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Military Consumer, your tool for financial readiness

If you’re in the military, your financial decisions can have long-term effects on your family life, security clearance, and mission readiness. In fact, the Department of Defense (DoD) has said that financial readiness is a critical part of the force’s mission readiness. It makes sense: when you know how to manage your money – and how to spot a rip-off – you’re more financially solid. And that helps keep you mission-ready.

Homeopathy: Not backed by modern science

On your pharmacy’s shelves, mixed in with conventional over-the-counter medicines, you might find products labeled “homeopathic.” Marketers of traditional homeopathic products claim they effectively treat symptoms, but lack reliable scientific evidence to support their claims.

Blog Topics: 
Health & Fitness

FTC eyes comments on Contact Lens Rule

The FTC enforces the Contact Len Rule, which gives you the right to get your contact lens prescription from your eye doctor – whether you ask for it or not – at no extra charge. This right also is known as the automatic prescription release requirement. It allows you to take your prescription wherever you want – online or to the mall – to shop around and look for the best deal. Periodically, the FTC likes to take a look at all its rules to make sure they are up-to-date, effective, and not overly burdensome.

Blog Topics: 
Health & Fitness

Shopping for a used car? The FTC has a deal for you!

If you’re in the market for a used car, but don’t know where to begin, the FTC welcomes you to its new webpage, ftc.gov/usedcars.

Blog Topics: 
Money & Credit

FTC sues NetSpend over access to funds

Many people who don’t have bank accounts rely on prepaid debit cards, which you buy and add money to so you can make purchases and pay bills. But the FTC says thousands of NetSpend prepaid debit card holders had trouble getting access to cash they loaded onto the cards, or to direct deposits from their paychecks or government benefits.

Blog Topics: 
Money & Credit

How to defend against ransomware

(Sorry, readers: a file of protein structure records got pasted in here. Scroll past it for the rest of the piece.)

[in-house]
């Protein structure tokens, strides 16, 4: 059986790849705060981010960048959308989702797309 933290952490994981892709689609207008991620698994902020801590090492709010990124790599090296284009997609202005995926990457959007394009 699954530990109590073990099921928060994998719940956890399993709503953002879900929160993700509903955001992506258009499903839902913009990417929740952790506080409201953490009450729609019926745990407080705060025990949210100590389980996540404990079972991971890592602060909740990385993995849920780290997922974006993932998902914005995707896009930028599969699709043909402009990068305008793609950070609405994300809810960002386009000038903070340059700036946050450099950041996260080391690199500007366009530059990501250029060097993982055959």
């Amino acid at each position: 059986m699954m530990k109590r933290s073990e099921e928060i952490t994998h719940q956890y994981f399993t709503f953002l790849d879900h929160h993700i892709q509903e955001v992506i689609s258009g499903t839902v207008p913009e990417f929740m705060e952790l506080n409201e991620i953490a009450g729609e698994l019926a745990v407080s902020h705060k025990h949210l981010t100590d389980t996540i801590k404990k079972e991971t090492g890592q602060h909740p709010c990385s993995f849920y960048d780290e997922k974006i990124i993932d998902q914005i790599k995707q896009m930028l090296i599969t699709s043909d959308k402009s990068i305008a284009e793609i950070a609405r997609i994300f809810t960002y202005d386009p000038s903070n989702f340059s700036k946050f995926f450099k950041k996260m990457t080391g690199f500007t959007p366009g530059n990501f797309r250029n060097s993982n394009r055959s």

Last month, the FTC hosted a workshop on ransomware, one of the most serious online threats facing people and businesses today — and the most profitable form of malware criminals use. How does ransomware work? Hackers hold your files “hostage”— often encrypting them — then demand payment, typically in bitcoins, for you to get them back.

Missed the workshop? Check out our videos featuring conversations with security researchers, technologists, law enforcers, and business leaders. Want some bite-sized takeaways? Here are some tips to protect your devices from ransomware, and what to do if you’re a victim.

Do population changes mean changes in fraud?

The U.S. population is getting older and more diverse.  Who are the consumers of the future? How will scammers try to trick them?  On December 6, 2016, consumer groups, advocates, researchers, marketers, and government agencies will gather to explore the demographic changes expected in different communities, and discuss the impact of these changes in the marketplace.  

Blog Topics: 
Money & Credit

Finding Midwestern Common Ground

Last week, more than 140 people came together across two days in Madison, Wisconsin, to talk about how fraud is affecting their communities – and what we can do together to stop it.

Midwest Common Ground Conference - Madison

FTC helps teach teachers about financial literacy

The FTC offers free materials to help people understand money issues. So when teachers from across the country meet annually to improve their own financial literacy, and increase their ability to teach personal finance in school, we’re ready to help.

Blog Topics: 
Money & Credit

FTC sues phone scammers who promised free money

The FTC says that Phoenix-based telemarketers bilked consumers out of millions with fake promises of free grant money and internet business opportunities.

Blog Topics: 
Jobs & Making Money

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